Over 500 wildfires have been raging across Russia for the past week, and now forest service officials are reporting that blazes have reached lands already contaminated by radioactive waste from the 1986 Chernobyl disaster (Deutche Welle).
“According to data from August 6, in the Bryansk region alone 28 fires covering an area of 269 hectares (664 acres) were recorded on these radioactive lands,” an official told Russia’s Interfax news agency.
This is a change from statments made earlier this week, in which Russian officials denied any knowledge of wildfires in the Bryansk region.
As the fires spread, scientists have become increasingly concerned that blazes allowed to reach the highly contaminated areas could result in nuclear particles being lifted out of the soil and into the atmosphere.
Just days ago, Care2′s Nancy Roberts reported that the fires have killed 50 people, left several thousand homeless, and devastated the country’s agricultural system.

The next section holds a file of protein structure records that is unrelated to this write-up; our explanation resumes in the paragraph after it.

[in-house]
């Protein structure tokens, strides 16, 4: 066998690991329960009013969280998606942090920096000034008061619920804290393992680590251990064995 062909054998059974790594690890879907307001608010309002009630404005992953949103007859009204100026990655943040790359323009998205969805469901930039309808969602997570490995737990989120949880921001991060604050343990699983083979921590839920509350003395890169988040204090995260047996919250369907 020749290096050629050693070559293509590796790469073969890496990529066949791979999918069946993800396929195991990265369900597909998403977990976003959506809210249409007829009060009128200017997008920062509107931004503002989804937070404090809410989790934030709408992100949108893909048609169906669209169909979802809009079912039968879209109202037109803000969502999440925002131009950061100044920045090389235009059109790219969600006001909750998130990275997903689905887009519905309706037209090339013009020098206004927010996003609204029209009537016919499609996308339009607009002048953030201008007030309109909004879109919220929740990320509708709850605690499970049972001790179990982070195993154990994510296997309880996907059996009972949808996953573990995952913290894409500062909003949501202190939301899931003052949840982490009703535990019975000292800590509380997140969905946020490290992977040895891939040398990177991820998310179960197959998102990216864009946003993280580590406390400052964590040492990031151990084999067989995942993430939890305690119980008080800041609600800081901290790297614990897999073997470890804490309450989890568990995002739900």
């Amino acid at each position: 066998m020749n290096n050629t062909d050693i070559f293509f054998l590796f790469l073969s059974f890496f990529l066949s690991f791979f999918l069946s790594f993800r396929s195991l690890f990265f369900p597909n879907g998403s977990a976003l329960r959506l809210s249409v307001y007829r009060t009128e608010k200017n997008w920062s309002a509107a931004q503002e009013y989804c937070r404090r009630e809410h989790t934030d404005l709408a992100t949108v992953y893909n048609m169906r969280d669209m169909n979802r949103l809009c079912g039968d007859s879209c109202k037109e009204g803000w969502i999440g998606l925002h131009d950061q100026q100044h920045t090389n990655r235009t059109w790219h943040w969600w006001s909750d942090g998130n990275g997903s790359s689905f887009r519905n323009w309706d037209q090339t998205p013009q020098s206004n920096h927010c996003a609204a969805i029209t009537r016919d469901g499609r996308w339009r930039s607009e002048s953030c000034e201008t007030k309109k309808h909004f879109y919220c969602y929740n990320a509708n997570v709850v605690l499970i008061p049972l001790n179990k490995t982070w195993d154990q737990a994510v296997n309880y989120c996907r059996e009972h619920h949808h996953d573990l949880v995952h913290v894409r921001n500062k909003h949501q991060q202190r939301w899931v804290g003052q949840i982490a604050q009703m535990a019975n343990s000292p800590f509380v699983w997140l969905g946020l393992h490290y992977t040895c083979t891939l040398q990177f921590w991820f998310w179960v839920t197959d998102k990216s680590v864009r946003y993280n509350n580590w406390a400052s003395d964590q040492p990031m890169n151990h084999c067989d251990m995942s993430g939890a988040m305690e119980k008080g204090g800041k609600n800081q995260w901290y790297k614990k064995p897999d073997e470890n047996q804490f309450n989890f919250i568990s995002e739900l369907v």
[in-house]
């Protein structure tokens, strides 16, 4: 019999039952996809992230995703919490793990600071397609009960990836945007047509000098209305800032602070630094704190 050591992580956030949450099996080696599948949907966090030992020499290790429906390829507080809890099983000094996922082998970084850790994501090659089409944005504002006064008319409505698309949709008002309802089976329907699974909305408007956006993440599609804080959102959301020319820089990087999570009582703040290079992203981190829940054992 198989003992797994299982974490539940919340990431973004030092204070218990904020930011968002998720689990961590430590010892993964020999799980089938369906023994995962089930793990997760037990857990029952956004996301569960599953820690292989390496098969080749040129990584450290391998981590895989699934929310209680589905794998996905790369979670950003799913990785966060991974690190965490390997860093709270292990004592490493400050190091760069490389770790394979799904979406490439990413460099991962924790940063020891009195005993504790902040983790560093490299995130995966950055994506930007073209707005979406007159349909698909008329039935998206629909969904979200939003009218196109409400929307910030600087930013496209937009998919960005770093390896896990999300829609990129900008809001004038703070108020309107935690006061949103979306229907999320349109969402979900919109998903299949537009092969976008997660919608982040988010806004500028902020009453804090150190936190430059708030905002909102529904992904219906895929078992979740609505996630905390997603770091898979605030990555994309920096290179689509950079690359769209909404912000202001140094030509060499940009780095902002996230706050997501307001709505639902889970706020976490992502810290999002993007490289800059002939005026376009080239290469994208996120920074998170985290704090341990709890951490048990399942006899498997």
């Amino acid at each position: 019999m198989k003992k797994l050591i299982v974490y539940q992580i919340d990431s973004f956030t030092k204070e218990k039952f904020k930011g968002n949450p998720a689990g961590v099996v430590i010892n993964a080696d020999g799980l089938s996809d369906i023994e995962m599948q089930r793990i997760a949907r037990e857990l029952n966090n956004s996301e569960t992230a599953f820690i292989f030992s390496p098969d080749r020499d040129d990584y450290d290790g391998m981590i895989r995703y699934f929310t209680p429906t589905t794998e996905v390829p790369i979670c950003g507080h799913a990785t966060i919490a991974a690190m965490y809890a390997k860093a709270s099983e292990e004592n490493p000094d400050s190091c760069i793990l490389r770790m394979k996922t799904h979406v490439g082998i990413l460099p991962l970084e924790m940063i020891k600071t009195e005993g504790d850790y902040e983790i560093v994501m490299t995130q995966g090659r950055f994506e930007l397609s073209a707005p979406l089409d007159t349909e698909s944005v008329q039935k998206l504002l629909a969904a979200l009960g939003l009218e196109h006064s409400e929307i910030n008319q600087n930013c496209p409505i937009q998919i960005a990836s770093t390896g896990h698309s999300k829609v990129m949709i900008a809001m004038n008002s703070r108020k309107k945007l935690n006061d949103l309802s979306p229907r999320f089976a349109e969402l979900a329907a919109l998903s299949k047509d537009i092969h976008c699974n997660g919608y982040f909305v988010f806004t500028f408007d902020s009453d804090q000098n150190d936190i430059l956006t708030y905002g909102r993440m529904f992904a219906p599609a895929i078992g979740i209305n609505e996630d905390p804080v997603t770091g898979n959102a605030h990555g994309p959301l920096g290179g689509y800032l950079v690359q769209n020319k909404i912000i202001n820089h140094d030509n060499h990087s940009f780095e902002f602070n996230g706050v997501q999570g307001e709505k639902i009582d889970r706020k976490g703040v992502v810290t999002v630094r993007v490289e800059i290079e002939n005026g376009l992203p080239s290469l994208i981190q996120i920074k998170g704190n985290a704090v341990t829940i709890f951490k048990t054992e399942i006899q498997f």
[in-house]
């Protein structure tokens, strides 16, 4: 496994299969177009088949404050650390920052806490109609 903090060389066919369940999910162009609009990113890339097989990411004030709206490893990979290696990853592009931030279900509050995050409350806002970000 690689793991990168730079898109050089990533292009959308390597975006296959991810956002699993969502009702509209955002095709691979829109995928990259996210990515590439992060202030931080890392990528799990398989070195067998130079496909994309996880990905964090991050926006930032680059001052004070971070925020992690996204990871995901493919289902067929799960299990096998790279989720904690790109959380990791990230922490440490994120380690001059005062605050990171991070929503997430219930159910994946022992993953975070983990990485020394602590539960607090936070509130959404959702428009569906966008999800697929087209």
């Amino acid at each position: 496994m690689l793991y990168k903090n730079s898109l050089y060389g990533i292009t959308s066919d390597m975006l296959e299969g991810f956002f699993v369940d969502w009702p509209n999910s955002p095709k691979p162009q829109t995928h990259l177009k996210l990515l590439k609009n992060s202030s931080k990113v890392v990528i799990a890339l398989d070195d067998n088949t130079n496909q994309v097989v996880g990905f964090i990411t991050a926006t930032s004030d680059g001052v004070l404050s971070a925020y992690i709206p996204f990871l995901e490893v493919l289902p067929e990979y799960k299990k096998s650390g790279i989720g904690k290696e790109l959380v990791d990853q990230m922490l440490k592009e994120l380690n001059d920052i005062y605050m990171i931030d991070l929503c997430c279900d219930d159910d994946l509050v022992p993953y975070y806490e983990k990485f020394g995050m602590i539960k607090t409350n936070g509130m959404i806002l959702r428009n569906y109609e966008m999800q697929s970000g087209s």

As of Tuesday, the Russian Emergency Minister Sergei Shoigu reported that the area was being monitored by nuclear experts, and no visible increase in radiation levels had been detected.
Although any radioactive particles released during the fire would result in much lower levels of radiation compared Chernobyl, Professor Edmund Lengfelder, chairman of the German Society for Radiation Protection, told the German public that these could travel up to thousands of kilometers depending on wind conditions.
Watch this amateur footage of a car making a lucky escape from a raging forest fire in Russia’s Nizhny Novgorod region. The situation has escalated following weeks of record breaking temperatures.
Image Credit: Flickr - Andrezej Zarori
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